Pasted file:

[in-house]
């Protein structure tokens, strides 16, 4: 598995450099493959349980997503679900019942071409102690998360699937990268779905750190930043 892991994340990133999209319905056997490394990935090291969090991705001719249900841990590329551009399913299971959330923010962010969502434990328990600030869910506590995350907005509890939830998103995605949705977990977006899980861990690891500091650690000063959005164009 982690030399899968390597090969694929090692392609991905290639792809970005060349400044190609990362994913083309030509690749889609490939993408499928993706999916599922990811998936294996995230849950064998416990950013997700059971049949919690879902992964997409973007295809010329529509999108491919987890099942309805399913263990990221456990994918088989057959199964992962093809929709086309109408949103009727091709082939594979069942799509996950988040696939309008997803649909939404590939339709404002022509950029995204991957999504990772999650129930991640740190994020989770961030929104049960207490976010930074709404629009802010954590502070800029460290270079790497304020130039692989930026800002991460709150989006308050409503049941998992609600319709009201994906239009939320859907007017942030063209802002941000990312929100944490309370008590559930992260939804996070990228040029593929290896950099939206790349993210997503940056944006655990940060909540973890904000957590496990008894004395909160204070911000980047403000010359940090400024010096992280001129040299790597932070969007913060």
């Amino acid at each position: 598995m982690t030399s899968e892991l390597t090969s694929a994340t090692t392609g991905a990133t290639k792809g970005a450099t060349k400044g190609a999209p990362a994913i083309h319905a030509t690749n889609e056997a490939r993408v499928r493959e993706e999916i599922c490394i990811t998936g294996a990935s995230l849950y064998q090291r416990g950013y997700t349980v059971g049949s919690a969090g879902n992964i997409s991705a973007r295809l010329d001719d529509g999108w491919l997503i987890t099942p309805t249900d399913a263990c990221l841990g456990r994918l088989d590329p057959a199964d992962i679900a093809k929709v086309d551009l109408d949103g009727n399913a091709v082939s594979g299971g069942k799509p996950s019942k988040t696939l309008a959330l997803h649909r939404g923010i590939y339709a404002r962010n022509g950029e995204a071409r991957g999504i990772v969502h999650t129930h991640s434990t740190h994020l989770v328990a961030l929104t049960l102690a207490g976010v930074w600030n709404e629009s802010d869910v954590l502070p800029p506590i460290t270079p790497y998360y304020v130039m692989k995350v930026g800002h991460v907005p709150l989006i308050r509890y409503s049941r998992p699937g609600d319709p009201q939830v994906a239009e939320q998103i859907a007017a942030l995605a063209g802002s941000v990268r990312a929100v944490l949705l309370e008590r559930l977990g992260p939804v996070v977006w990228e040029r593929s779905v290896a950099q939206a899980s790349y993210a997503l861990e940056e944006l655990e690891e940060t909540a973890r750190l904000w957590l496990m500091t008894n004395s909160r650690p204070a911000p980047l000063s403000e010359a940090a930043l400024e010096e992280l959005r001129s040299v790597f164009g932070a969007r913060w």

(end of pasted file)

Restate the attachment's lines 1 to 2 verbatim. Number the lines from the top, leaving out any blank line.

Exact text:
[in-house]
């Protein structure tokens, strides 16, 4: 598995450099493959349980997503679900019942071409102690998360699937990268779905750190930043 892991994340990133999209319905056997490394990935090291969090991705001719249900841990590329551009399913299971959330923010962010969502434990328990600030869910506590995350907005509890939830998103995605949705977990977006899980861990690891500091650690000063959005164009 982690030399899968390597090969694929090692392609991905290639792809970005060349400044190609990362994913083309030509690749889609490939993408499928993706999916599922990811998936294996995230849950064998416990950013997700059971049949919690879902992964997409973007295809010329529509999108491919987890099942309805399913263990990221456990994918088989057959199964992962093809929709086309109408949103009727091709082939594979069942799509996950988040696939309008997803649909939404590939339709404002022509950029995204991957999504990772999650129930991640740190994020989770961030929104049960207490976010930074709404629009802010954590502070800029460290270079790497304020130039692989930026800002991460709150989006308050409503049941998992609600319709009201994906239009939320859907007017942030063209802002941000990312929100944490309370008590559930992260939804996070990228040029593929290896950099939206790349993210997503940056944006655990940060909540973890904000957590496990008894004395909160204070911000980047403000010359940090400024010096992280001129040299790597932070969007913060």